A Different Breed of Freight-Hoppers

by pamela licalzi o'connell for the new york times

Real hobos don't use cellular phones.

Recreational hobos, however, are an increasingly wired breed. Once, Depression-era tramps scratched symbols on train trestles to pass information to others looking for an empty boxcar and a free ride. Now so-called yuppie hobos - who sneak onto freight trains for adventure rather than out of economic necessity - use scanners to monitor railroad frequencies and cellular phones to talk with other hobos. They also trade information via more than two dozen Web sites, as well as e-mail discussion lists and newsgroups.

hobo "Those of us fortunate enough to have modems use our public and secret hobo communities on the Net to keep in touch, share rail information" and complain "that the railroads are getting too tough on us innocent rail riders," Todd Waters, 50, a recreational hopper, said by e-mail.

Waters, who once rode the rails full time in his youth, theorizes that the appeal of freight-hopping is due to what he calls "the drift: "For me, the drift occurs when I migrate from the linear world, neat with its processes and models, to the road, where everything happens at once. You've got a general direction, but it doesn't have much glue on it. The plan has equal weight to every new distraction that comes along."

Recreational hobos train-hop in part to pay homage to an ideal of hobo freedom and self-reliance that experts say belies historical reality. Yet, their stories of hopping can have a romantic appeal and an infectious enthusiasm, as evidenced by those found on the Train Hoppers Space [see below] and other sites.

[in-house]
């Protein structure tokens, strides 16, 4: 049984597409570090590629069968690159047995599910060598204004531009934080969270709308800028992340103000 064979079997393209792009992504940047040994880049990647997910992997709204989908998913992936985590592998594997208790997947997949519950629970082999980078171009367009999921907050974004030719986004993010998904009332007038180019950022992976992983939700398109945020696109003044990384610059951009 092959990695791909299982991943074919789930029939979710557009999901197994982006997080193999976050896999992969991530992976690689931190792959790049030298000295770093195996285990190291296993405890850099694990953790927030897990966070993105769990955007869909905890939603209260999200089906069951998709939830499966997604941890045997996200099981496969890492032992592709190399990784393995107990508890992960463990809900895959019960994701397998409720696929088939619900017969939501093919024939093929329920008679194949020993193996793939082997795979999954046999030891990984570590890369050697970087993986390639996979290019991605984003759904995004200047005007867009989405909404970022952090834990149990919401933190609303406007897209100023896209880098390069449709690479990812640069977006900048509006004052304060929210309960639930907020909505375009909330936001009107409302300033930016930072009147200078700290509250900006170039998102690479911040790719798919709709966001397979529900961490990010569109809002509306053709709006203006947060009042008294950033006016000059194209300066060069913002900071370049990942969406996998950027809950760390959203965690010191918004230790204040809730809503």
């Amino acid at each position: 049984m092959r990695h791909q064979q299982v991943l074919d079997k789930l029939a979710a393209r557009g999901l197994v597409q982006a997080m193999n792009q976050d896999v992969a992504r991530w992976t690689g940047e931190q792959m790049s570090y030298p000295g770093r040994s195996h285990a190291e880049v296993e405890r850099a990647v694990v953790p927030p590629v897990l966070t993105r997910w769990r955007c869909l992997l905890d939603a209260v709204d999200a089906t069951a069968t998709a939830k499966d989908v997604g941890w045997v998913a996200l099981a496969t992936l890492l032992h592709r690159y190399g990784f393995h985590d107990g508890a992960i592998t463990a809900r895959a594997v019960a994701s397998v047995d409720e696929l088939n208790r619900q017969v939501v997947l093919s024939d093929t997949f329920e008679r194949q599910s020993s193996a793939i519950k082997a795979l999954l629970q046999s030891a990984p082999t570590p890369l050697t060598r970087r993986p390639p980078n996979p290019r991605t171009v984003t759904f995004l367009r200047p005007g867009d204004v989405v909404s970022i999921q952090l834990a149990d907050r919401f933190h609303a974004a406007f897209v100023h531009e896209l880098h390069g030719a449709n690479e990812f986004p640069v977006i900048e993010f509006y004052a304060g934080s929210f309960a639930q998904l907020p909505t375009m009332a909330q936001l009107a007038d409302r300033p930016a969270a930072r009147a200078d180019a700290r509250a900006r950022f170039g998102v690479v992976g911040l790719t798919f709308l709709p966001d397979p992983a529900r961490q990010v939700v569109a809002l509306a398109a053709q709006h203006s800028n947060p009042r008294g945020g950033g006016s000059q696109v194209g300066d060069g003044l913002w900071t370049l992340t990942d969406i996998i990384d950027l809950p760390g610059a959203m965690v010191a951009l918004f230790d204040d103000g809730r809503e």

Hans-Christoph Steiner of Manhattan posts photos of his hops on his personal Web site [see below] and takes part in a recreational hobo mailing list. "The idea always intrigued me," he said of train-hopping. "I liked the image of a hobo: a self-sufficient wanderer who doesn't burden others."

Steiner said he was hooked after his first hop with some college friends from Portland, Ore., to Seattle: "Even though we spent 10 hours waiting for the train in two different yards, the trip was well worth it," he wrote in an e-mail. "We came upon the Puget Sound - the tracks were right on the coast - and we watched the sunset while sitting on top of a double-stacked container car traveling through the forest."

But the online activities of recreational freight-hoppers - whose hobby is illegal and dangerous, as a disclaimer on Steiner's page states - has also drawn the ire of rail-safety groups, known as "rail fans" who fear a crackdown on legal access by all train hobbyists, and the railroads themselves. Some Web sites now offer a contrary view of hopping. One such site, www.deadtrainbums.com, contains gruesome photographs of what are said to be hoppers caught beneath the rails, and links to news articles about injuries and deaths related to railroad trespassing.

In 1997 deaths caused by trespassing in railyards and on railcars (not including suicides) increased 15 percent over 1996, according to the Federal Railroad Administration.